Entering retirement is a dramatic shift in lifestyle. On one hand, there is suddenly plenty of time for those hobbies and activities that were postponed in favor of work. On the other hand, fixed income and prudent care for the nest egg require a new kind of budgetary discipline. Fortunately, there are plenty of fun and inexpensive retirement activities.

1. Volunteer

Few things are as fulfilling and stimulating as doing good deeds around the local community. Walk the dogs at the humane society, assist at a hospital or help new immigrants learn the English language. Most cities have official or unofficial websites that post local volunteer opportunities. There are also numerous non-profits based in most large cities that you could email to see if they need volunteers. Even if they are not requesting volunteers on their websites, they may be happy to hear from you regardless. Another approach is to simply stop by your local YMCA and read the community bulletin board. As a bonus, there is a chance of qualifying for a few tax breaks in the process.

2. Repair and Improve the House

Individuals with the energy and motivation may want to put some of those spare hours into sweat equity. Learning to repair things around the house saves a lot of money compared to hiring a contractor, especially preemptive repairs that prevent emergencies later. Improvements such as adding living space, building a patio or remodeling the kitchen make the home nicer. As a bonus, there are also sure ways to increase the value of the property. This helps secure better terms if the need to borrow against the property ever arises.

3. Photography

In the age of digital photography, amateur photographers do not have to deal with the hassles of a dark room or spending money on rolls of film. A decent modern digital camera set with a tripod and a few lenses can be had for just a few hundred dollars. It is an economical hobby for all seasons, and with practice, there may be opportunities to participate in local exhibits or at least showcase the photos online.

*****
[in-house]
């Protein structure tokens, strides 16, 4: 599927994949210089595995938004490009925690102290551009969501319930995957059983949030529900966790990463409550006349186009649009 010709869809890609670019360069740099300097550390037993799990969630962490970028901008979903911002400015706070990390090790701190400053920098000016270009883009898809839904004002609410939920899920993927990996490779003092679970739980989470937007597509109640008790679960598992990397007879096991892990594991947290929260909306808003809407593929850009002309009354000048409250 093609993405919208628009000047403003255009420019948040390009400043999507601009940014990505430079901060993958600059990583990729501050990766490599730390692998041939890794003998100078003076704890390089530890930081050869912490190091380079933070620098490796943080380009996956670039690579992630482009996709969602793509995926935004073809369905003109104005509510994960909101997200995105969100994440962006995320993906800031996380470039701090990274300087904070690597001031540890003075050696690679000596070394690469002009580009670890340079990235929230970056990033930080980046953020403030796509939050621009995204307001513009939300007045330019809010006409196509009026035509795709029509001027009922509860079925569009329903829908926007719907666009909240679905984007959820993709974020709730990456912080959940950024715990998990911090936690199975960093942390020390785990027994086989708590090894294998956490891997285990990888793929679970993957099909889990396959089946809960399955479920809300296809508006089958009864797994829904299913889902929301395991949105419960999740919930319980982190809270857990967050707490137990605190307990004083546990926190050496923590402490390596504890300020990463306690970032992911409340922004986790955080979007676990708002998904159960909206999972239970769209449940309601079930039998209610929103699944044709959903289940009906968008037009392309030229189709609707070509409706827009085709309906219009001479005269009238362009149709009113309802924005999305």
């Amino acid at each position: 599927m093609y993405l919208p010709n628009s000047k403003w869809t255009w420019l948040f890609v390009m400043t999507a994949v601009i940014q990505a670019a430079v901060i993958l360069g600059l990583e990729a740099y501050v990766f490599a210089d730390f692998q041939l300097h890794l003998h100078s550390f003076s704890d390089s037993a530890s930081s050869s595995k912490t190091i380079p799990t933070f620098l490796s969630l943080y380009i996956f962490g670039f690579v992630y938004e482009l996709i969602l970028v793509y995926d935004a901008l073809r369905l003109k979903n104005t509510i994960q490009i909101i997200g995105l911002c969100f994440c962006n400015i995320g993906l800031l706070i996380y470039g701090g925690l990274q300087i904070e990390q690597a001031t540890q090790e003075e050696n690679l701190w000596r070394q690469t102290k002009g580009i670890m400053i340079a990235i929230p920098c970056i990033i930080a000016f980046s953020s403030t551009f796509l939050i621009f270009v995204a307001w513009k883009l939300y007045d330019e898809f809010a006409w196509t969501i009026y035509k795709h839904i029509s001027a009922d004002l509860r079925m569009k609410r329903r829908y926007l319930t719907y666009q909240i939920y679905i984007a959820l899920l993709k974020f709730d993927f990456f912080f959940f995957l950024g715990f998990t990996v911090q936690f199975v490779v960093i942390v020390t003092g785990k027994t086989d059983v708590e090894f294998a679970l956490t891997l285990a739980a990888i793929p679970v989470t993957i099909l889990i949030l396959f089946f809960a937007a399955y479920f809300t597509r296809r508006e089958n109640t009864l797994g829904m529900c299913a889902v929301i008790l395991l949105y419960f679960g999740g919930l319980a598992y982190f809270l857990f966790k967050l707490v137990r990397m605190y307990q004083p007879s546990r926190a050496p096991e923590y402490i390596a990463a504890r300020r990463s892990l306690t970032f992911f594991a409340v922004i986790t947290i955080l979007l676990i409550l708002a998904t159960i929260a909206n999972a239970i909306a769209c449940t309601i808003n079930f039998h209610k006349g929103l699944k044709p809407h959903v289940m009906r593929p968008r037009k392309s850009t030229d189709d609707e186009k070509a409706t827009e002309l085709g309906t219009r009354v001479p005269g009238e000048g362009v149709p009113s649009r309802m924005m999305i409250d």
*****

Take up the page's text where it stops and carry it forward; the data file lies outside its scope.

4. Take a Class

A local community college may offer courses on interesting topics. Tuition fees for locals tend to be quite modest, and some community colleges even offer discounts for seniors. Many larger colleges or universities also have extension centers, geared toward post-collegiate adults looking to further their knowledge and education. Learning new things, whether it is pottery or another language, can help you stay mentally alert during your golden years. Alternately, you might enjoy teaching a class or providing tutoring for a younger person who can benefit from your knowledge and experience.

5. Start a Blog

The wisdom that you accumulated from a long career can also be shared through a blog about your area of professional expertise. The same goes for hobbies. A person with 30 years of experience fishing in every river and lake in the county probably has some insights that may be of interest to other fishing enthusiasts. People with causes that they feel strongly about can engage in online activism and use their blogs to spread awareness of the issue. Starting a basic blog is free, while a premium account with customizable layouts and extra features typically runs about $100 a year. If the blog takes off and becomes popular, there is a possibility to earn extra income by including ads.

6. Join a Gym

Exercise provides an opportunity to physically de-stress from a lifetime of work, while also reaping some nice health benefits. Stationary bikes are a great way to get exercise while also listening to music or watching TV, depending on the kind of gym you join. There are also all kinds of classes at gyms that are geared toward seniors or toward beginners. In particular, senior yoga can help lower blood pressure, improve posture and alleviate aching joints. Check the web site of your local YMCA or gym to see a list of available classes.

7. Join a Book Discussion Group

Reading helps to keep your mind sharp at little cost. But why not add a social element, and get additional intellectual stimulation? Check out social gathering sites like Meetup.com to find local book clubs or do a web search for book clubs near your city. In addition, the bulletin board at the library or community center should also help in locating a suitable book club. Almost all book clubs are free to join, but it is customary to take turns bringing snacks and refreshments for the group.

Want to learn how to invest?

Get a free 10 week email series that will teach you how to start investing.

Delivered twice a week, straight to your inbox.